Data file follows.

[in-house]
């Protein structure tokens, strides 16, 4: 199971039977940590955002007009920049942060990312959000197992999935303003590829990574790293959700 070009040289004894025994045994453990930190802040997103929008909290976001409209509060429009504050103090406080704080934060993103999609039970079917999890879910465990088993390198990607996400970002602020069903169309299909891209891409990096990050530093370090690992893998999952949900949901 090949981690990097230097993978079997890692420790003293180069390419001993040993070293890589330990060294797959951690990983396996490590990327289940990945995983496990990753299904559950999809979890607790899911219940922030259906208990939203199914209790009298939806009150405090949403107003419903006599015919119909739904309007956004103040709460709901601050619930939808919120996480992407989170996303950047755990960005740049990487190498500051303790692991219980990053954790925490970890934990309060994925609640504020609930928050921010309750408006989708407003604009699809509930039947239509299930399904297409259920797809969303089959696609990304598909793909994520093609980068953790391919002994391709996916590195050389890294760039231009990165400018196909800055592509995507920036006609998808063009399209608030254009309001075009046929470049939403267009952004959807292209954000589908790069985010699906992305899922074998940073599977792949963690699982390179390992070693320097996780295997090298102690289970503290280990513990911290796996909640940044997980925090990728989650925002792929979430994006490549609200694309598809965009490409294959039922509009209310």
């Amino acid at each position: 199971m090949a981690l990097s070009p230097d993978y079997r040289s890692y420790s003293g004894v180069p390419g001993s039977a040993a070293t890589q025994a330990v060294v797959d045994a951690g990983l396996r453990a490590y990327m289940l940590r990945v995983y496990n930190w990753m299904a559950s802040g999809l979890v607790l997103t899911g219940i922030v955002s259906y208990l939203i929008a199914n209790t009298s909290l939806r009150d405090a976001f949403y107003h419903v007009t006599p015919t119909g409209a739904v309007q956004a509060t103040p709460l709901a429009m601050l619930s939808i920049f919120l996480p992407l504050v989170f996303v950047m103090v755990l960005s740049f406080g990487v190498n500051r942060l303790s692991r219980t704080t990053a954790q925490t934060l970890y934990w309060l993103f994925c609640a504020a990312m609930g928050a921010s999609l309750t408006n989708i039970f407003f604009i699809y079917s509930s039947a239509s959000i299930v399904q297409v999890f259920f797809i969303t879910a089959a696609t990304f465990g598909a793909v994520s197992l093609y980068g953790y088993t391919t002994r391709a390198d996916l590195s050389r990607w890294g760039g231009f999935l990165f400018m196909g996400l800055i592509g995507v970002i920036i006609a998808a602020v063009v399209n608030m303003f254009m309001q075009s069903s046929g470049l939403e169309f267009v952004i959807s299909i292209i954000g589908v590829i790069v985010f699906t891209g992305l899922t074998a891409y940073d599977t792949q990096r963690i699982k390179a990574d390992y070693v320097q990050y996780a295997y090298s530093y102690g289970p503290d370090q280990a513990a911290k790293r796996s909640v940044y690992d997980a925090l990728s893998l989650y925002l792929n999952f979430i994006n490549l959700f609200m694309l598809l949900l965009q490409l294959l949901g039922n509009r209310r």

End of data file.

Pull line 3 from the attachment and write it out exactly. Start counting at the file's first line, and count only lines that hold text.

């Amino acid at each position: 199971m090949a981690l990097s070009p230097d993978y079997r040289s890692y420790s003293g004894v180069p390419g001993s039977a040993a070293t890589q025994a330990v060294v797959d045994a951690g990983l396996r453990a490590y990327m289940l940590r990945v995983y496990n930190w990753m299904a559950s802040g999809l979890v607790l997103t899911g219940i922030v955002s259906y208990l939203i929008a199914n209790t009298s909290l939806r009150d405090a976001f949403y107003h419903v007009t006599p015919t119909g409209a739904v309007q956004a509060t103040p709460l709901a429009m601050l619930s939808i920049f919120l996480p992407l504050v989170f996303v950047m103090v755990l960005s740049f406080g990487v190498n500051r942060l303790s692991r219980t704080t990053a954790q925490t934060l970890y934990w309060l993103f994925c609640a504020a990312m609930g928050a921010s999609l309750t408006n989708i039970f407003f604009i699809y079917s509930s039947a239509s959000i299930v399904q297409v999890f259920f797809i969303t879910a089959a696609t990304f465990g598909a793909v994520s197992l093609y980068g953790y088993t391919t002994r391709a390198d996916l590195s050389r990607w890294g760039g231009f999935l990165f400018m196909g996400l800055i592509g995507v970002i920036i006609a998808a602020v063009v399209n608030m303003f254009m309001q075009s069903s046929g470049l939403e169309f267009v952004i959807s299909i292209i954000g589908v590829i790069v985010f699906t891209g992305l899922t074998a891409y940073d599977t792949q990096r963690i699982k390179a990574d390992y070693v320097q990050y996780a295997y090298s530093y102690g289970p503290d370090q280990a513990a911290k790293r796996s909640v940044y690992d997980a925090l990728s893998l989650y925002l792929n999952f979430i994006n490549l959700f609200m694309l598809l949900l965009q490409l294959l949901g039922n509009r209310r």